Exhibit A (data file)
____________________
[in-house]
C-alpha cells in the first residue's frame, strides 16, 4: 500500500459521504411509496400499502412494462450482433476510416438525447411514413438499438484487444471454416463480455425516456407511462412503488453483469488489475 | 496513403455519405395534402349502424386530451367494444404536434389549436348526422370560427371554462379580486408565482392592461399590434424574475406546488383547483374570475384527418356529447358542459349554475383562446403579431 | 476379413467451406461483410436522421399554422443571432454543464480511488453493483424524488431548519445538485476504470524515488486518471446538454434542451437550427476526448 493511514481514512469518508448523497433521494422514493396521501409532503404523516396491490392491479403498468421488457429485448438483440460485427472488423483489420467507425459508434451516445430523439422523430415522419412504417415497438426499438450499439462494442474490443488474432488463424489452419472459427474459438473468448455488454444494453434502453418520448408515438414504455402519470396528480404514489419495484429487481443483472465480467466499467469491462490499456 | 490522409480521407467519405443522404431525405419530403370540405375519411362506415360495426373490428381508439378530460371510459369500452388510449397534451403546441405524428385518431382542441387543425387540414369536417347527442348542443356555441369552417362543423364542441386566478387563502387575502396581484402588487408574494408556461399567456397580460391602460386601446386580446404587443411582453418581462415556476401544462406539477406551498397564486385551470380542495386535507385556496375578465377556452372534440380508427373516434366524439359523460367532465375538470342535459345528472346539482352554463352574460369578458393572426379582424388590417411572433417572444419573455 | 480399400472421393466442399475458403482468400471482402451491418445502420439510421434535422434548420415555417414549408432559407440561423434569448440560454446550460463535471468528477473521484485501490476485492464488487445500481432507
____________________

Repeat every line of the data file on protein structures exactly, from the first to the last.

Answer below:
[in-house]
C-alpha cells in the first residue's frame, strides 16, 4: 500500500459521504411509496400499502412494462450482433476510416438525447411514413438499438484487444471454416463480455425516456407511462412503488453483469488489475 | 496513403455519405395534402349502424386530451367494444404536434389549436348526422370560427371554462379580486408565482392592461399590434424574475406546488383547483374570475384527418356529447358542459349554475383562446403579431 | 476379413467451406461483410436522421399554422443571432454543464480511488453493483424524488431548519445538485476504470524515488486518471446538454434542451437550427476526448 493511514481514512469518508448523497433521494422514493396521501409532503404523516396491490392491479403498468421488457429485448438483440460485427472488423483489420467507425459508434451516445430523439422523430415522419412504417415497438426499438450499439462494442474490443488474432488463424489452419472459427474459438473468448455488454444494453434502453418520448408515438414504455402519470396528480404514489419495484429487481443483472465480467466499467469491462490499456 | 490522409480521407467519405443522404431525405419530403370540405375519411362506415360495426373490428381508439378530460371510459369500452388510449397534451403546441405524428385518431382542441387543425387540414369536417347527442348542443356555441369552417362543423364542441386566478387563502387575502396581484402588487408574494408556461399567456397580460391602460386601446386580446404587443411582453418581462415556476401544462406539477406551498397564486385551470380542495386535507385556496375578465377556452372534440380508427373516434366524439359523460367532465375538470342535459345528472346539482352554463352574460369578458393572426379582424388590417411572433417572444419573455 | 480399400472421393466442399475458403482468400471482402451491418445502420439510421434535422434548420415555417414549408432559407440561423434569448440560454446550460463535471468528477473521484485501490476485492464488487445500481432507